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In India, the choice is to ‘live free or die hard’
There is clearly a need for India to have a national cyber security policy for a comprehensive response to digital threats, internal as well as external. Also, the government should find ways to involve the youth in the effort.
Raj Chengappa

Call it serendipity, but after reading an account of how Edward Snowden blew the whistle on the US National Security Agency’s top secret worldwide snooping programme I happened to watch a re-run of the English movie “Live Free or Die Hard”.

Snowden exposed how the US NSA had a programme called Prism that gathered data about individuals and institutions from the world’s top technology companies, including social network sites. On the other hand, the movie featured Bruce Willis saving the US from a hi-tech attack against its critical computer infrastructure.

While the nature of the threats they highlighted were different, the core issue they revolved around was similar: individual privacy versus national security. US President Barack Obama, clearly disconcerted over the Snowden expose, said, “You can’t have a 100 per cent security and then also have 100 per cent privacy and zero inconvenience.” Obama said society must make the choice.

So should we live free or die hard? Or do both? Ever since we have all become electronically connected via computers and smart phones, questions and suspicions have been raised as to just how much of our interactions are being tapped either by the government or by hackers out to play mischief. While at the individual level the issue of privacy is paramount, at the national level it is a question of the country’s security.

The movie showed how a group of criminals took charge of vital computer infrastructure by hacking into the hubs that control traffic, power generation and even the financial services like stockmarkets and held the entire country hostage. They then caused stupendous traffic jams and accidents by manipulating the traffic lights, shut down power stations by hacking into the mainframes that controlled them and even began illegally transferring huge amounts of money by penetrating bank accounts.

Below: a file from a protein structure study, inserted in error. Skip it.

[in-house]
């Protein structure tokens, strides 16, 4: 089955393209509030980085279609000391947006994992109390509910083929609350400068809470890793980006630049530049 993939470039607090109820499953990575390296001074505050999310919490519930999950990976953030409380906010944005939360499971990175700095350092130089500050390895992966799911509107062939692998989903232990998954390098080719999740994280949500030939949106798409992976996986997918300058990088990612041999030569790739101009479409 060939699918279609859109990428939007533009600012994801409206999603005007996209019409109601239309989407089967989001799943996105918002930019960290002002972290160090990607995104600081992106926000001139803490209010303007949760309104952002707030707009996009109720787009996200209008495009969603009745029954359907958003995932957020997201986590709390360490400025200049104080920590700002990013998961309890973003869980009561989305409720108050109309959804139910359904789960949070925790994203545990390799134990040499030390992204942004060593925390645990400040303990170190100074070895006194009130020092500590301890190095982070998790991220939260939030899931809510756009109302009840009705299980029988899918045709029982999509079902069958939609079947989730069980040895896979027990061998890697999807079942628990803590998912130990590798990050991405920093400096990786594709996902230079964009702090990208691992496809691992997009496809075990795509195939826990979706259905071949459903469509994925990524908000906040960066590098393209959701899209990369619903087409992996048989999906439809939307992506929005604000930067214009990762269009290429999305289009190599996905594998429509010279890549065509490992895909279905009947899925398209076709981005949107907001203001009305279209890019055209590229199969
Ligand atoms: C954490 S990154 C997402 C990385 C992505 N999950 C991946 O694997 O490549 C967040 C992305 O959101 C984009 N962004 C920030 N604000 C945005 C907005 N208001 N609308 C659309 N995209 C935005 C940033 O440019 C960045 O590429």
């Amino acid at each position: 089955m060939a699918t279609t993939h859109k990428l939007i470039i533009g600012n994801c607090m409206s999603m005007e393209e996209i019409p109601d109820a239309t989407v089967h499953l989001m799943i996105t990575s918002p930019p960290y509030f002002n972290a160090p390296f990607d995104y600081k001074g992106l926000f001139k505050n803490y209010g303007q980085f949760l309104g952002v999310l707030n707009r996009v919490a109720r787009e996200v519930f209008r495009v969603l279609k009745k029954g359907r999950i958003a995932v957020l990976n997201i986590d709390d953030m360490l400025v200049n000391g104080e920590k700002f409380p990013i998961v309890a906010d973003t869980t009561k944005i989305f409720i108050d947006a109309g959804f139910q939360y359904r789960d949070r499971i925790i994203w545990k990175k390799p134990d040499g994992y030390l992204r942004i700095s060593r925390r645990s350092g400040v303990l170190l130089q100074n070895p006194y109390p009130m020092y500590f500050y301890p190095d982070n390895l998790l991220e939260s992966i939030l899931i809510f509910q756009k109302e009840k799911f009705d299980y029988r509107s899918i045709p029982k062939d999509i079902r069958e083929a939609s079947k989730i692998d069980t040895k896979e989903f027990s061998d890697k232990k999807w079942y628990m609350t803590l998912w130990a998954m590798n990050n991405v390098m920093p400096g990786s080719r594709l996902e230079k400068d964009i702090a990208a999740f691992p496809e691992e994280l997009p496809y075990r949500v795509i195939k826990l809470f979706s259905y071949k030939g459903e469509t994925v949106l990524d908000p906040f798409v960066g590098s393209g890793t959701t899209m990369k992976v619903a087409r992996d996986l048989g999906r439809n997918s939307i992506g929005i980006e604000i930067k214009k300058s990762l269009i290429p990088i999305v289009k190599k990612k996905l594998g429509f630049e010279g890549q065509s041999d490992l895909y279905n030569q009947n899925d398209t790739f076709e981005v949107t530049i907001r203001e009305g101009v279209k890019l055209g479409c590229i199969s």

If the movie appeared to be sci-fi, the truth is that reality is fast catching up. As individuals we have heard of complaints of how our credit card numbers and passwords are captured by hackers and then misused for Net purchases. At the national level, cyber security has become a major thrust of both the Central and state governments in the country. With the exponential growth of the use of Internet and cell phones in India, the need to have a secure information infrastructure has grown manifold.

Since 2004 India has, in fact, had a Computer Emergency Response Team (CERT-In) set up by the Department of Information and Technology of the Union Ministry of Communications and Information Technology. CERT-In has a set of key missions that include collecting and analysing all cyber attacks, taking emergency measures to tackle the threat and cooperating with government agencies, industries and academia to both educate them of the threats and assist them in securing their information networks.

It is good that India has been quick off the block to handle such threats, as is evident from the mounting number of cyber-attacks. Cert-In reports that cyber attack incidents in India grew from 352 in 2006 to over 22,000 last year. Virus attacks and malicious code propagation, malware as they are known in geek-speak, have grown too with over 3,000 attacks being reported in 2012. Spam mail now ranks second in terms of cyber threats and all of us who own computers have been victim to this invasion. Website defacements too are increasing and last year close to 25,000 websites complained of being targeted.

As the Snowden expose shows, the threat is not just from non-state hackers but also from foreign governments that are using all possible technical means to spy on rival countries apart from their own citizens. While CERT-In has been doing a good job there is clearly a need for India to have a national cyber security policy that lays a road map for a comprehensive and collective response to deal with threats to cyber security from both internal and external sources. The policy should lead to an effective capability for monitoring, deterring and dealing with cyber attacks and crimes apart from snooping by foreign governments.

The Union Government is planning to announce such a policy soon after consultation with key stakeholders, and when it comes it will not be a day too soon. Among the steps being taken by the Central government is the setting up of a National Cyber Coordination Centre, a National Critical Information Infrastructure Protection Centre and a Cyber Security Assurance and Certification Body. These are significant measures to make the nation feel far more secure. Simultaneously, the government must ensure that there are safeguards in place to prevent misuse against the country’s own citizens.

Given that India has some of the top-ranking software companies in the world, it would make sense to involve them in a big way in the evolution of the policy apart from helping in setting up secure systems and building counters against cyber threats. Also, with India’s young taking to computers in a big way, it is important that the government finds ways to involve them in efforts to protect India from cyber threats and attacks and turn it into a national movement. It’s time to fight hard to live free.



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